Many salvage yards operate on a local level—when an automobile is severely damaged, has malfunctioned beyond repair, or not worth the repair, the owner may sell it to a junkyard; in some cases—as when the car has become disabled in a place where derelict cars are not allowed to be left—the car owner will pay the wrecker to haul the car away. Salvage yards also buy most of the wrecked, derelict and abandoned vehicles that are sold at auction from police impound storage lots, and often buy vehicles from insurance tow yards as well. The salvage yard will usually tow the vehicle from the location of its purchase to the yard, but occasionally vehicles are driven in. At the salvage yard the automobiles are typically arranged in rows, often stacked on top of one another. Some yards keep inventories in their offices, as to the usable parts in each car, as well as the car's location in the yard. Many yards have computerized inventory systems. About 75% of any given vehicle can be recycled and used for other goods.
In recent years it is becoming increasingly common to use satellite part finder services to contact multiple salvage yards from a single source. In the 20th century these were call centres that charged a premium rate for calls and compiled a facsimile that was sent to various salvage yards so they could respond directly if the part was in stock. Many of these are now Web-based with requests for parts being e-mailed instantly.
Often parts for which there is high demand are removed from cars and brought to the salvage yard's warehouse. Then a customer who asks for a specific part can obtain it immediately, without having to wait for the salvage yard employees to remove that part. Some salvage yards expect customers to remove the part themselves (known as "self-service yards"), or allow this at a substantially reduced price compared to having the junkyard's staff remove it. This style of yard is often referred to as a "You Pull It" yard.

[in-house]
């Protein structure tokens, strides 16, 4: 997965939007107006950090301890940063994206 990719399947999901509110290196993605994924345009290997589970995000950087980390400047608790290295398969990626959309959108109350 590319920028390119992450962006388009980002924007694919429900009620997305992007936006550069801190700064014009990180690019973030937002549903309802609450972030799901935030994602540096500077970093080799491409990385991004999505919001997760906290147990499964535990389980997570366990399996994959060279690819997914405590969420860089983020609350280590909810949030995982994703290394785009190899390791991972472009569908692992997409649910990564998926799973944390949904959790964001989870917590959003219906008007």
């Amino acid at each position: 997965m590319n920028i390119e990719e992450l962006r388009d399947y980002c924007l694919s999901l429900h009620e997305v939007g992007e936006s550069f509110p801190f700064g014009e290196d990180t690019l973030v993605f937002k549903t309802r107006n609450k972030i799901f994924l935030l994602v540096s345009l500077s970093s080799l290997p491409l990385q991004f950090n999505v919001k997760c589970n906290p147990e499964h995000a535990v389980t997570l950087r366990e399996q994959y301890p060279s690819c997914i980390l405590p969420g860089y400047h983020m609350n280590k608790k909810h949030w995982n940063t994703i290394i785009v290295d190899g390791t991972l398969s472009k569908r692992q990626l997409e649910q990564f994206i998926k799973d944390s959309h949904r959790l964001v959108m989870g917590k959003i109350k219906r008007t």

However, it is more common for a customer to call in and inquire whether the specific item they need is available. If the yard has the requested item, the customer is usually instructed to leave a deposit and to come to pick up the part at a later time. The part is usually installed by the customer or agent ("the customer's mechanic"); however, some salvage yards also provide installation services.
The parts usually dismantled from automobiles are generally any that can be resold such as the light assemblies (commonly known as just "lights", e.g. headlights, blinkers, taillights), seats, parts of the exhaust system, mirrors, hubcaps etc. Late model vehicles will often have entire halves or portions of the body removed and stored on shelves as inventory. Other major parts such as the engine and transmission are often removed and sold, usually to auto-parts companies that will rebuild the part and resell it with a warranty, or will sell the components as-is in used condition, either with or without warranty. Other, usually very large, junkyards will rebuild and sell such parts themselves. Unbroken windshields and windows may also be removed intact and resold to car owners needing replacements. Some salvage yards will sell damaged or wrecked, but repairable vehicles to amateur car builders, or older vehicles to collectors, who will restore ("rebuild") the car for their own use or entertainment, or sometimes for resale. These people are known as "rebuilders".
Once vehicles in a wrecking yard do not have more usable parts, the hulks are usually sold to a scrap-metal processor, who will usually crush the bodies on-site at the yard's premises using a mobile baling press, shredder, or flattener, with final disposal occurring within a hammer mill which smashes the vehicle remains into fist-sized chunks. These chunks are then sold by multiple tons for further processing and recycling.
In Australia there are more than 426 auto dismantling businesses.
Media related to Vehicle scrap yards at Wikimedia Commons